Breakwater, Colombo. Ceylon
Colombo Harbour and Shipping
The name Colombo is derived from the Sinhalese word "kola-amba-thota", meaning "Harbour with leafy mango trees." Since Colombo was a convenient resting place for ships from Arabia to Southeast and Far East Asia, as well as a gateway to the cinnamon resources of the former island of Ceylon, it has been an important port for centuries. During World War II, it became a major re-supply station for Allied forces in Asia as well.
Colombo Race Course Governor's Cup Day - 03rd August 1929
Colombo Town Hall, Ceylon, Late 1800's
Colpetty Bazaar, Colombo, Ceylon
Colpetty, or Kollupitiya, Bazaar is a thin strip of land which lies alongside the Galle Road Colpetty Bazaar, along with the Fort area, was the hub of the early British colonial presence in Colombo. The famous Galle Face Hotel is situated at the northern end of Colpetty Bazaar.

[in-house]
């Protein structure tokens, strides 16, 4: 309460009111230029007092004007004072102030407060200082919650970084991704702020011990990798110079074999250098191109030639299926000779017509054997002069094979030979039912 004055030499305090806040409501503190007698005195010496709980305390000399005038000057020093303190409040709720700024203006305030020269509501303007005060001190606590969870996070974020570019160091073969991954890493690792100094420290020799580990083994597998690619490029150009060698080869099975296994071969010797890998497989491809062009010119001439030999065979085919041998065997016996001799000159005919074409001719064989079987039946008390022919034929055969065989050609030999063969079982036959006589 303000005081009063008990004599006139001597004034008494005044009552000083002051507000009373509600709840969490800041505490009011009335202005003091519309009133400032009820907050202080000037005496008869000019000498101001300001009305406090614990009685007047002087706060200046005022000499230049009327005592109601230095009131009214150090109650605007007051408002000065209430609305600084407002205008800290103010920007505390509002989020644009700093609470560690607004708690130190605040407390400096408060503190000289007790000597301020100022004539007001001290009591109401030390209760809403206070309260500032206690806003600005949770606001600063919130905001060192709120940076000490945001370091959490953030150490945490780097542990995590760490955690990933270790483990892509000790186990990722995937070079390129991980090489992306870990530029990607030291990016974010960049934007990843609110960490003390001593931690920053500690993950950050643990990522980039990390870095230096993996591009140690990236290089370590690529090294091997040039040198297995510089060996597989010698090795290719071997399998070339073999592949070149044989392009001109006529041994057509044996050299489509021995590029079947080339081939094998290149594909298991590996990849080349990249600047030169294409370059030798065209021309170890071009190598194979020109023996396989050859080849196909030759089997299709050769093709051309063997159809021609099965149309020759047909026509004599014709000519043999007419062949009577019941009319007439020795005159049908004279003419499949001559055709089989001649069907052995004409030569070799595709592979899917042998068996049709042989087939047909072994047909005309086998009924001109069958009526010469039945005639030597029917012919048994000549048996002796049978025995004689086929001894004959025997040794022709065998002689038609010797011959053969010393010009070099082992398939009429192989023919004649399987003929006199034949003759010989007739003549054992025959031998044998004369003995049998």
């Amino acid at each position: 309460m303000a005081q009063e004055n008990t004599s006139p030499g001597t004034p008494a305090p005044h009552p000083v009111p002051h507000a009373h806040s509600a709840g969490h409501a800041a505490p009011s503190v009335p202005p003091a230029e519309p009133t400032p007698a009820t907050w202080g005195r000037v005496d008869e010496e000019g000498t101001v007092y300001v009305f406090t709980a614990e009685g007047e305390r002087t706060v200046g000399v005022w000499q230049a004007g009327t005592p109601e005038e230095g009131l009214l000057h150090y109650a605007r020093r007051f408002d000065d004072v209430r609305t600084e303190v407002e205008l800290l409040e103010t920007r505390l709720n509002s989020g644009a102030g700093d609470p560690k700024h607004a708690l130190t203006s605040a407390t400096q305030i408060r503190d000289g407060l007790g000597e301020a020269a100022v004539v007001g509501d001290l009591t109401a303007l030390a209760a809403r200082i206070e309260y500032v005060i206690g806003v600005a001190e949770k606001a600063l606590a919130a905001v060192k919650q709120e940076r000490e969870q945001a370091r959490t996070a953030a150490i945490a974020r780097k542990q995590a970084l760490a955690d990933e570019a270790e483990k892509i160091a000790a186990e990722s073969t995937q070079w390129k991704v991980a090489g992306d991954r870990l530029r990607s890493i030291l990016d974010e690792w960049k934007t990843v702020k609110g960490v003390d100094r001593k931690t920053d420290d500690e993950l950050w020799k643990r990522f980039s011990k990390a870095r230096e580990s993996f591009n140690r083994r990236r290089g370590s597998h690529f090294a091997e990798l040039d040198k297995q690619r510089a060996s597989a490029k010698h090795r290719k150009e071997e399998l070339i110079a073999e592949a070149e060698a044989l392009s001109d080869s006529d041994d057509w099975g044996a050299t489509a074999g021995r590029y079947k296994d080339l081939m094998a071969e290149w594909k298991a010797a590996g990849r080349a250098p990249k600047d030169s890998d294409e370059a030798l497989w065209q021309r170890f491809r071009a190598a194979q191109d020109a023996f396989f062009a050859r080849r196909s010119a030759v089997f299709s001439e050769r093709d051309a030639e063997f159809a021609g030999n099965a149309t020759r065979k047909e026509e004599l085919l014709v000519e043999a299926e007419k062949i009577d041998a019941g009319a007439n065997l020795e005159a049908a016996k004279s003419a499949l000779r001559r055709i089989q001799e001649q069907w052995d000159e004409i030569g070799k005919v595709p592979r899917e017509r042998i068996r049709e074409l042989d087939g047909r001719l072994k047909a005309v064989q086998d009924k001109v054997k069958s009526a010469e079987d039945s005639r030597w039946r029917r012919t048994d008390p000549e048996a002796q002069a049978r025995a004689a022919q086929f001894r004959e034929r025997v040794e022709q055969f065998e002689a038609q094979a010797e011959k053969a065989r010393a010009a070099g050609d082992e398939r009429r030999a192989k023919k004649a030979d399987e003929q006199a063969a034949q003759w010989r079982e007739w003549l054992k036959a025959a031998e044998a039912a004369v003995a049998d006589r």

Early Days of Chatham Street in Fort, Colombo
Galle Face Green Colombo
Panoramic view of Galle Face Colombo, Sri Lanka around 1880s-1900, looking south from Galle Road (later this path became the Galle Road), Club House & Galle Face Hotel (far right) showing in the background.
Gordon Gardens (later Queen’s House) Colombo, Ceylon, 1924
On February 1, 1804, the British Government took over the private house of the last Dutch Governor in Ceylon, Johan Gerard van Angelbeek in the heart of Colombo Fort. This is the house that became the official residence of the British Governor and was referred to as Queen’s House – so named because the British monarch at the time was Queen Victoria. Queen’s House, was set in about 4 acres of land and the residence gained further attraction when Governor Sir Arthur Hamilton Gordon (1883-90) laid out the Gordon Gardens at his own expense in honour of Queen Victoria’s golden jubilee celebrations in 1887. The Gardens boast of an amazing variety of trees and a marble statue of Queen Victoria which was removed from the gardens in 2006. Gordon Gardens was a public park opened to the public until 1980 when it was made part of the President’s House and today is off-limits to the public.